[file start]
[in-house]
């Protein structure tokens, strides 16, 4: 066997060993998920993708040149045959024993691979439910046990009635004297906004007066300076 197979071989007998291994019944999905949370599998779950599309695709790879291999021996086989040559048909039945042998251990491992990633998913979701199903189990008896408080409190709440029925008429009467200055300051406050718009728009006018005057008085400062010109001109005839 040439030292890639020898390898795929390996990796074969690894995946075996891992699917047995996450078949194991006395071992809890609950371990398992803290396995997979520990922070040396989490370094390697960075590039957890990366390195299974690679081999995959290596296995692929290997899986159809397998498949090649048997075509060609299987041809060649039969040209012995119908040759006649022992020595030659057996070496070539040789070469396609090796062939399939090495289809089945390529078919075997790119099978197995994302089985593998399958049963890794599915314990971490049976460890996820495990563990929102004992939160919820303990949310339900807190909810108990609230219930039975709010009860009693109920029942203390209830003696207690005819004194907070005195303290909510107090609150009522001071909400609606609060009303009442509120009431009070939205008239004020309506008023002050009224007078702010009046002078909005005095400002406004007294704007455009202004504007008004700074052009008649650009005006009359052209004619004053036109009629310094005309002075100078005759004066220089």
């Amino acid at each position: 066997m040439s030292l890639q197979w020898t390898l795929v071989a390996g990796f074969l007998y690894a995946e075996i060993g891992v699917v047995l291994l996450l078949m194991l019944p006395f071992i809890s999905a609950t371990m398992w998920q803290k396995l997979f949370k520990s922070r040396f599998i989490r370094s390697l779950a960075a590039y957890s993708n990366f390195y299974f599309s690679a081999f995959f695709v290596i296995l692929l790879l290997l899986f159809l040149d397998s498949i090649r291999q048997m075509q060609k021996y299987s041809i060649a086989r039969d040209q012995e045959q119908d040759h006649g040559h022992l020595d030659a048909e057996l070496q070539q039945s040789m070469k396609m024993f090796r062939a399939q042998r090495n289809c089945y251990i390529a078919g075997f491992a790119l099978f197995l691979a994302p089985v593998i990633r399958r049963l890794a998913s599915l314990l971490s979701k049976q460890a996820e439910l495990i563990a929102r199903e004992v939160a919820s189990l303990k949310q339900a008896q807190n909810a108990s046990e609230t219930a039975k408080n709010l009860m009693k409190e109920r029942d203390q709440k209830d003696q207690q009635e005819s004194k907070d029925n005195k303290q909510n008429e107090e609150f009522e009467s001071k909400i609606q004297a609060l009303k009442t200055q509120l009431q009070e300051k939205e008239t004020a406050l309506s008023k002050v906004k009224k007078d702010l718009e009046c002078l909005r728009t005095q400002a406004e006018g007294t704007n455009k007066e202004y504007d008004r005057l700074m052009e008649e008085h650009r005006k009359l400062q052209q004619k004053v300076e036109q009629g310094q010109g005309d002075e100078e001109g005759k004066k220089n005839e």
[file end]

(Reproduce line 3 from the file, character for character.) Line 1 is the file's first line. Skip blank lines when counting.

């Amino acid at each position: 066997m040439s030292l890639q197979w020898t390898l795929v071989a390996g990796f074969l007998y690894a995946e075996i060993g891992v699917v047995l291994l996450l078949m194991l019944p006395f071992i809890s999905a609950t371990m398992w998920q803290k396995l997979f949370k520990s922070r040396f599998i989490r370094s390697l779950a960075a590039y957890s993708n990366f390195y299974f599309s690679a081999f995959f695709v290596i296995l692929l790879l290997l899986f159809l040149d397998s498949i090649r291999q048997m075509q060609k021996y299987s041809i060649a086989r039969d040209q012995e045959q119908d040759h006649g040559h022992l020595d030659a048909e057996l070496q070539q039945s040789m070469k396609m024993f090796r062939a399939q042998r090495n289809c089945y251990i390529a078919g075997f491992a790119l099978f197995l691979a994302p089985v593998i990633r399958r049963l890794a998913s599915l314990l971490s979701k049976q460890a996820e439910l495990i563990a929102r199903e004992v939160a919820s189990l303990k949310q339900a008896q807190n909810a108990s046990e609230t219930a039975k408080n709010l009860m009693k409190e109920r029942d203390q709440k209830d003696q207690q009635e005819s004194k907070d029925n005195k303290q909510n008429e107090e609150f009522e009467s001071k909400i609606q004297a609060l009303k009442t200055q509120l009431q009070e300051k939205e008239t004020a406050l309506s008023k002050v906004k009224k007078d702010l718009e009046c002078l909005r728009t005095q400002a406004e006018g007294t704007n455009k007066e202004y504007d008004r005057l700074m052009e008649e008085h650009r005006k009359l400062q052209q004619k004053v300076e036109q009629g310094q010109g005309d002075e100078e001109g005759k004066k220089n005839e």